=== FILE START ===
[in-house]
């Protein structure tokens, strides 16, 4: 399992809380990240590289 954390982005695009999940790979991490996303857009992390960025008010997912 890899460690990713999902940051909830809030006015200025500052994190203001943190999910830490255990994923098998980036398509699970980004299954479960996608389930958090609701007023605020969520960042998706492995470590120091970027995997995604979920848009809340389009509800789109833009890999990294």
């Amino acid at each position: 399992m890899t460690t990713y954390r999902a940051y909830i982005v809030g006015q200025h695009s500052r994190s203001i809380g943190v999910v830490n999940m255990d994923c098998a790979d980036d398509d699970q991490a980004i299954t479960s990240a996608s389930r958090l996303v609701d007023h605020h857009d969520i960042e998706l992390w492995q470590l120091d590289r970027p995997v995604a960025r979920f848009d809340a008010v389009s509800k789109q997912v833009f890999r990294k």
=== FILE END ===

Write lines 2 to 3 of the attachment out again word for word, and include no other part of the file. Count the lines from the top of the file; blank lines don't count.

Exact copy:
């Protein structure tokens, strides 16, 4: 399992809380990240590289 954390982005695009999940790979991490996303857009992390960025008010997912 890899460690990713999902940051909830809030006015200025500052994190203001943190999910830490255990994923098998980036398509699970980004299954479960996608389930958090609701007023605020969520960042998706492995470590120091970027995997995604979920848009809340389009509800789109833009890999990294």
């Amino acid at each position: 399992m890899t460690t990713y954390r999902a940051y909830i982005v809030g006015q200025h695009s500052r994190s203001i809380g943190v999910v830490n999940m255990d994923c098998a790979d980036d398509d699970q991490a980004i299954t479960s990240a996608s389930r958090l996303v609701d007023h605020h857009d969520i960042e998706l992390w492995q470590l120091d590289r970027p995997v995604a960025r979920f848009d809340a008010v389009s509800k789109q997912v833009f890999r990294k």